Wright, Lavelle Walstrom, Patsy
Warren, Betty Jane Van Dellen,
and Pat Brugman.
Maxine Glad and cup ... to be given to the living organization
having the most mothers registered on the campus this weekend.
Maxine is publicity chairman for the Mothers’ weekend, and does not
go with the cup.
Smith As President
James G. Smith, secretary of
the McMinnville chamber of com
merce was today named president
of the State Association of Com
mercial Secretaries, at the final
session of the group’s nineteenth
annual conference, held on the
University of Oregon campus. He
succeeds Don H. Peoples of Bend.
Other officers named were:
George H. Layman, Newberg, vice
(Please tuqi to page seven)
S. S. Smith Speaks
At Citizens' League
Prof. S. Stephenson Smith, of
the English department, who re
cently returned from a trip to
Washington, D. C., addressed the
Citizens’ league at their meeting
in the Moose hall last night in a
speech entitled, “Behind the Scenes
in Washington.’’ • .
Professor Smith told of his dis
cussions in Washington, D. C.,
with “new dealers’’ in regard to
the proposed spending program,
and the attempts that the admin
istration has made to get out of
Typical Oregon Spring
Picnics Being Observed
“Let’s have a picnic, fellows.” Spring term is going full swing
picnics everywhere. Let’s observe one of those typical Oregon
1. It starts to rain after the fire is built.
2. Your girl starts to sneeze.
3. There isn’t any grass, only poison cak and it looks like
gra^ss to you so you sit in it.
4. The sandwiches are invaded by ants and you don't see them
until you discover the rest of the ant on the other bite.
5. You come prepared to swim but you find you don’t have to
because you are already drenched so what’s the point?
6. You seek shelter in a shack nearby but the roof leaks.
7. By this time your gal “wants to go home.”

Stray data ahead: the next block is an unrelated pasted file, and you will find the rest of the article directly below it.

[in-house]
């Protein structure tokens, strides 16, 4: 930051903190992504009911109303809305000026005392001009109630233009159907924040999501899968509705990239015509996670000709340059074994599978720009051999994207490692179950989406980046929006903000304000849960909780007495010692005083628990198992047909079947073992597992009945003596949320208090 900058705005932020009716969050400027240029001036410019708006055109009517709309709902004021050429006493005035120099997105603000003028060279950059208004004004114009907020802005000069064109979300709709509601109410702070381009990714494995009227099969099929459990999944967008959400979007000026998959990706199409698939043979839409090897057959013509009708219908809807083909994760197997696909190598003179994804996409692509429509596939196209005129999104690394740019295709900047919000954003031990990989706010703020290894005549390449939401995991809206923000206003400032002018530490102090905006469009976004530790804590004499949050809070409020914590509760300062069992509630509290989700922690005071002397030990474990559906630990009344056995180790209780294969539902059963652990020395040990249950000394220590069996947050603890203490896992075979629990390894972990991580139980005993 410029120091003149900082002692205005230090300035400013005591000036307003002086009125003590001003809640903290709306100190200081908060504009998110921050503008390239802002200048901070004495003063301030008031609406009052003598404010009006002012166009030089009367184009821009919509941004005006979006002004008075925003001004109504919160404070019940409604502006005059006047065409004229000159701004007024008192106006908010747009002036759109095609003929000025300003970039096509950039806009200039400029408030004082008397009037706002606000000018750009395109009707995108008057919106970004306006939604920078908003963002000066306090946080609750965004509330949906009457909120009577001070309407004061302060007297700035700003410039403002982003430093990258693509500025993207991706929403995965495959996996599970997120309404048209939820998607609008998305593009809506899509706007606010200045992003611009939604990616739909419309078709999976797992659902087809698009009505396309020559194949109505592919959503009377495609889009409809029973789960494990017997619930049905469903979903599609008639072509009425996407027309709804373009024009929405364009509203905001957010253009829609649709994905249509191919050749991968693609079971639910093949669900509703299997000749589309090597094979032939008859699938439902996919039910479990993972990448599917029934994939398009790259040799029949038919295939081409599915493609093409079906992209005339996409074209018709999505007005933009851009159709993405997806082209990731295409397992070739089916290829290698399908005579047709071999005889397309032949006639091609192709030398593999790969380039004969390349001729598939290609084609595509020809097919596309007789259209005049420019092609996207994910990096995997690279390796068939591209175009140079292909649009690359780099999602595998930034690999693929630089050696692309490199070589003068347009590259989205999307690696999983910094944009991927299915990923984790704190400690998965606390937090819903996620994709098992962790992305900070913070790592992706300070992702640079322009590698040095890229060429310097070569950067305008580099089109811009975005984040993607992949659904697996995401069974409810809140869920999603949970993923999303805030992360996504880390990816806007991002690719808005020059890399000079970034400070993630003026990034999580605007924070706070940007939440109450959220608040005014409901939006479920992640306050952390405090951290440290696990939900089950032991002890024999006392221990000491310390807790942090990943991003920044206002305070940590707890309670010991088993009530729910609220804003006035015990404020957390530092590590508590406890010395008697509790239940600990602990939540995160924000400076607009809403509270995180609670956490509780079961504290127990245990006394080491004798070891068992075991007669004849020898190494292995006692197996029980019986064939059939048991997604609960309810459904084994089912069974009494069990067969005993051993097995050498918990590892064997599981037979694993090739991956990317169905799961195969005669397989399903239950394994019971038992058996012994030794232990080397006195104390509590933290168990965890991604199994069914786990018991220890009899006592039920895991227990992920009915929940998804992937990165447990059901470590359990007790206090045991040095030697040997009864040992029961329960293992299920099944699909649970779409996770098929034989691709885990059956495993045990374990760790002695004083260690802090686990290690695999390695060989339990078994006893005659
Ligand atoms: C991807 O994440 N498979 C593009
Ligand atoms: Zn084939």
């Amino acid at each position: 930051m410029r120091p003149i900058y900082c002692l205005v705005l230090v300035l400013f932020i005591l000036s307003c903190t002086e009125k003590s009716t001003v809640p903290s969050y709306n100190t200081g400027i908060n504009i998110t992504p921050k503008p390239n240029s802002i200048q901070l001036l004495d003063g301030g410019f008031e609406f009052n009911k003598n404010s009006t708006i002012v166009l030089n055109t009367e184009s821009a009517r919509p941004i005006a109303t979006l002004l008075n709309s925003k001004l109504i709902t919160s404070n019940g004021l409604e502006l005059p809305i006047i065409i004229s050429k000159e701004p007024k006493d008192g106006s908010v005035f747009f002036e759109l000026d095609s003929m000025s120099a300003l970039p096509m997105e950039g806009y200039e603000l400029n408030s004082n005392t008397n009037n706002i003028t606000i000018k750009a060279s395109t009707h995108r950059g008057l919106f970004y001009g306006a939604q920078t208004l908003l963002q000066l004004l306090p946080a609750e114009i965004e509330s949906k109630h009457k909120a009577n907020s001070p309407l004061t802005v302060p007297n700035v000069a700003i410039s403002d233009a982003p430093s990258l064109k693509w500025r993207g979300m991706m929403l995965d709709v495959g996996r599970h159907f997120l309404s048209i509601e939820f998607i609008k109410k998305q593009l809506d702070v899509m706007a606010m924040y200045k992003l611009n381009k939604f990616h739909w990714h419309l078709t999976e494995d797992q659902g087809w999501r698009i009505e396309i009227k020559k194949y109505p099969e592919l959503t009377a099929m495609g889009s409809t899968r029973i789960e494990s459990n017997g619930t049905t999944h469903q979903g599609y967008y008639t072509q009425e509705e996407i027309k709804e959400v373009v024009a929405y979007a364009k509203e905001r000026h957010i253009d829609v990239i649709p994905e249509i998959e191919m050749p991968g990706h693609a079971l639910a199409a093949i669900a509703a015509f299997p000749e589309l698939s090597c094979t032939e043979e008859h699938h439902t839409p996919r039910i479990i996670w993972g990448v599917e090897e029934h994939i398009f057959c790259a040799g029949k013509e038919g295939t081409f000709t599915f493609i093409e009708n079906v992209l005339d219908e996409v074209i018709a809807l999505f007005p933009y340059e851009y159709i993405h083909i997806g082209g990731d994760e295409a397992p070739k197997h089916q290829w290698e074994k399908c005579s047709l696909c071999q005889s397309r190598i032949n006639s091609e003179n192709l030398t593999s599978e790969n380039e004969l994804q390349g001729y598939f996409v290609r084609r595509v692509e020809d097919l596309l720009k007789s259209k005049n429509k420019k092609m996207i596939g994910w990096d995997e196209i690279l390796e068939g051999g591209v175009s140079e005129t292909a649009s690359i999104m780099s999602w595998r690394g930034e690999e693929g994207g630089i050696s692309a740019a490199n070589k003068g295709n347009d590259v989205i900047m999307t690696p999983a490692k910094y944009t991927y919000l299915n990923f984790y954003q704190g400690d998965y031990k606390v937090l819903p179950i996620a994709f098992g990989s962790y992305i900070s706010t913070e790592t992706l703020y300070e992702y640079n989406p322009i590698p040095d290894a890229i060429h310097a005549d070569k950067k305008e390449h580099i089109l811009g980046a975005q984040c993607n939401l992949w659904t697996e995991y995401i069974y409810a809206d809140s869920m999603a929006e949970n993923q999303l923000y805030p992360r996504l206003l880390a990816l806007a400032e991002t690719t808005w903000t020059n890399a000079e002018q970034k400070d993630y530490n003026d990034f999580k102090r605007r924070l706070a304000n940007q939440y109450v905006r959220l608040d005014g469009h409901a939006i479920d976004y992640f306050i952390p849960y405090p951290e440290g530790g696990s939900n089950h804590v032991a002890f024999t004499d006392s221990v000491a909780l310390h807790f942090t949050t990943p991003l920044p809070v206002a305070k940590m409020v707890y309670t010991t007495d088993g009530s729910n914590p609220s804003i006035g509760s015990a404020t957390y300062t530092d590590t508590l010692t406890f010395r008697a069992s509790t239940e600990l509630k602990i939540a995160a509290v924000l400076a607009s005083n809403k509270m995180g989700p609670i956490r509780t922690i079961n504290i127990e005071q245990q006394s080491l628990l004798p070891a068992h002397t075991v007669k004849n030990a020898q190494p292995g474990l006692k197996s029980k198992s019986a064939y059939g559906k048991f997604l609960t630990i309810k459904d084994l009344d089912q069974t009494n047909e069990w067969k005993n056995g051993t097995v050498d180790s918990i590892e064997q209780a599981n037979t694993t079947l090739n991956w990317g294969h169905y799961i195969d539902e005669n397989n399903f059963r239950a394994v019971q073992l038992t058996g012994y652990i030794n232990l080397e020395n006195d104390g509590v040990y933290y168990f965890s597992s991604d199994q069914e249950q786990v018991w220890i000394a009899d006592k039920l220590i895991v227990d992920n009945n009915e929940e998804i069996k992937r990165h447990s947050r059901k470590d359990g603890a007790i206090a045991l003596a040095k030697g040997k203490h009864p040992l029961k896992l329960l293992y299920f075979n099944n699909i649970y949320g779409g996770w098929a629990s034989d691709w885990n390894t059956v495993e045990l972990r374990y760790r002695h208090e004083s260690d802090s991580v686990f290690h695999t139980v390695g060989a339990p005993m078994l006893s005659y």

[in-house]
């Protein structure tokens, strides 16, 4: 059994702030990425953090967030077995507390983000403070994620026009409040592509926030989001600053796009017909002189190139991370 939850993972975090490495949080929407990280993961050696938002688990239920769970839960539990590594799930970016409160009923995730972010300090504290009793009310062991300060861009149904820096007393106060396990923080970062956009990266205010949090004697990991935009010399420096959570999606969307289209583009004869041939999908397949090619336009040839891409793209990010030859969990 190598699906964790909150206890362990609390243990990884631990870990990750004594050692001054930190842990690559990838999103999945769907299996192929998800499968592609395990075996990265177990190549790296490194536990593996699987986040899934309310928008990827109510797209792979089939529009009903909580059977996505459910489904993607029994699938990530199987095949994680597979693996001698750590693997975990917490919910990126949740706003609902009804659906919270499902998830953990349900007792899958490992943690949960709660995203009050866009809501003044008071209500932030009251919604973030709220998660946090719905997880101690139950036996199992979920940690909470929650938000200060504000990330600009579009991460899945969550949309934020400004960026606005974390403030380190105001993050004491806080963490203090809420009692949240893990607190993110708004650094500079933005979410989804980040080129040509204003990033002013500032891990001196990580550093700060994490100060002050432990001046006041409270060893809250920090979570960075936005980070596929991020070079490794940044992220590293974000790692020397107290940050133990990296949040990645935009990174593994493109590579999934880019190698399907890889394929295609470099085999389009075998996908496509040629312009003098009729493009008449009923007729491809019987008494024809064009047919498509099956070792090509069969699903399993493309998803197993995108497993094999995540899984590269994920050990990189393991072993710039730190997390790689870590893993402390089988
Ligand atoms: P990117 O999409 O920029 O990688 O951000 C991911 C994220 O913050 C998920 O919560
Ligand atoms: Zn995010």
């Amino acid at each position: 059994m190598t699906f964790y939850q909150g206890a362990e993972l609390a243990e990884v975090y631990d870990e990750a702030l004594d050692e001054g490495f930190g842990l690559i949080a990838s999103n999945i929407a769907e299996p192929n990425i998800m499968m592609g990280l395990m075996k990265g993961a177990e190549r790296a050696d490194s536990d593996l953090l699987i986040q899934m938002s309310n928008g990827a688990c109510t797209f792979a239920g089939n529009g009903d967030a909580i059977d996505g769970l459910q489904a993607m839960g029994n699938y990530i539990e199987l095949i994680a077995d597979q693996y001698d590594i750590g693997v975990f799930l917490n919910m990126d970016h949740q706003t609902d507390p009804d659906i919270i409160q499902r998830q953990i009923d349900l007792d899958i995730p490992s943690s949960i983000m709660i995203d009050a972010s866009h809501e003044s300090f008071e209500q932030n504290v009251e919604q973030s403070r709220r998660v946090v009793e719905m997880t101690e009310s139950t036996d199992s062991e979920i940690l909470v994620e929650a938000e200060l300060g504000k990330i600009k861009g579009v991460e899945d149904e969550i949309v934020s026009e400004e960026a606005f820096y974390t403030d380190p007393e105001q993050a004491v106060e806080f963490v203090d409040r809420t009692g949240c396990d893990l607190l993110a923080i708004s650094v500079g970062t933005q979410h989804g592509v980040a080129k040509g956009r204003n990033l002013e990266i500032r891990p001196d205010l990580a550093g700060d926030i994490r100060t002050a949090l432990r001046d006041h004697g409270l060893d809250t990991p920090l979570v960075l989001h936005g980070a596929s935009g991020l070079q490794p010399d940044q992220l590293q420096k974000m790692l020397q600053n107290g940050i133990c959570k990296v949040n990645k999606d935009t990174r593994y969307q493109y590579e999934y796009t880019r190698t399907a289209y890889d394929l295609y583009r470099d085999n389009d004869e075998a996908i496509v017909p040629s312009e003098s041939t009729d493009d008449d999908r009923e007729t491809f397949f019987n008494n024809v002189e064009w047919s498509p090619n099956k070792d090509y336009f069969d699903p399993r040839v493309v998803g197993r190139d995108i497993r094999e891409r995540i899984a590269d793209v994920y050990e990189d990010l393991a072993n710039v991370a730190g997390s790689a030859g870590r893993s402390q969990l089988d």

8. You can’t leave—What about the money you invested in.
9. Besides you’re just beginning to have a good time and should
you worry if your gal is such a poor sport?
10. “Oh well, better take her home, psst, heh fellows, I’ll be
back.” (Heck, I can have more fun with the boys.)
11. But after you reach the sorority house your girl sidetracks
you, and you decide she isn’t the outdoor girl anyhow—she's the
12. Then you kick yourself for treating your darling so mean.
And when you both break out with poison oak the next day, you’d
like to sock the guy that suggested the picnic.
Fine Display Placed
For Remainder of
Spring Term; May
The John Henry Nash collection
of fine books opened to the public*
yesterday afternoon at the new*
University of Oregon library,
where it will be on display for the
remainder of spring term ahd niay
remain as the property of the Uni
Thirty-six persons were present
at the special preview show^ing of
the group, following a luncheon
in honor of Nash at the Osburo
hotel where the printer told Presi
dent Erb, members of the faculty
library committee, and guests of
the background of his library.
Guests at Showing
.Out of town guests at the show-*
ing wrere Mrs. C. S. Jackson, own
er of the Portland Journal; Mr.
and Mrs. Frederick Skiff, Port
land book collectors; Mrs. Beatrice
W. Sackett, of Marshfield; Mr.
and! Mrs. C. A. Brand; and Vice
President and Mrs. Burt Bro;vm
Mrs. Sackett and Mr. Brand are
members of the state board of
Display for Librarians, Parents
Much enthusiasm over the Ii*
brary, which includes the complete
work of Mr. Nash as well as rep
resentative pieces of printing since
the Gutenberg Bible in 1150.
Much enthusiasm was shown,
the books later in the afternoon 0
when the collection was made
(Pleqsc turn to page seven)
Hopkins to Present
Varieties in Rhythm
Varieties of modern rhythm will
chai'aeterize the weekly piano
broadcast to be given by George
Hopkins, professor of piano, to
night at 7:15 over the local sta-t
Mr. Hopkins, who has received
, requests to present these varieties*
on his program, will open the
broadcast with “La Comparsa” by;
One of his own selections, “Dus-*
ky Rhythm” from "Six American.
Miniatures,” will also be included
in the group of piano numbers. A.'
.folk song by Stephen Foster will
also be given with variations.
Sophs to Study
In Villard at 4
The sophomore class will
meet this afternoon at 4 in
Villard to decide whether to
make the election of Scott Cor-'
bett unanimous, in view of the
withdrawal of Lloyd Hoffman
from the race.
The class will also discuss an
added attraction for card hole1-,
T" > i P « 11 .. , , y